n CME : Your SA Journal of CPD - Occlusive extracranial cerebrovascular disease : diagnosis and current management concepts
|Article Title||Occlusive extracranial cerebrovascular disease : diagnosis and current management concepts|
|© Publisher:||Health and Medical Publishing Group (HMPG)|
|Journal||CME : Your SA Journal of CPD|
|Publication Date||Jul 2009|
|Pages||316 - 319|
In order to fully understand the clinical presentation and concepts of management of occlusive extracranial cerebrovascular disease, a working knowledge of the relevant anatomy is helpful.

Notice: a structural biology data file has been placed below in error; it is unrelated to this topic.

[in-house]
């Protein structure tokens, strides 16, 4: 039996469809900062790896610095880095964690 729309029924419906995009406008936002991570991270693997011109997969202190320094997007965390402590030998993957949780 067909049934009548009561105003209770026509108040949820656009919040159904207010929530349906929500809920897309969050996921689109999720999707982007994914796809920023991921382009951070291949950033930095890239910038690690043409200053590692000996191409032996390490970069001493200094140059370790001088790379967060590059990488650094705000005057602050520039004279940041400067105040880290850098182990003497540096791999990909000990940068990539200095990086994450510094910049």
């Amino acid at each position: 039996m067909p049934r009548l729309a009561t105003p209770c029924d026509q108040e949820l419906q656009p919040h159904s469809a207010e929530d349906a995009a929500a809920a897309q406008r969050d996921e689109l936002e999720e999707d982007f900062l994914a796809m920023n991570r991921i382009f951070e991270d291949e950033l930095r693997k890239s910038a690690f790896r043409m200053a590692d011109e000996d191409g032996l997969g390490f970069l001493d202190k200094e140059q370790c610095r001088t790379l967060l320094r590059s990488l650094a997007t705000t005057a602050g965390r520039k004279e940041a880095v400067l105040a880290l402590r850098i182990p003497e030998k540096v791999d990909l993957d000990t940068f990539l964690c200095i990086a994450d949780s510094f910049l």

There are four major vessels supplying the brain - two internal carotids and two vertebrals. This constitutes the anterior and posterior circulation. The first branch of the internal carotid is the ophthalmic which supplies the eye via its retinal branch. The internal carotid then continues on to the temporoparietal region of the brain as the middle cerebral artery. The temporoparietal lobe provides motor and sensory function to the opposite side of the body. The dominant hemisphere, which is usually the left in right-handed people, and vice versa, contains the speech centre, known as Broca's area.
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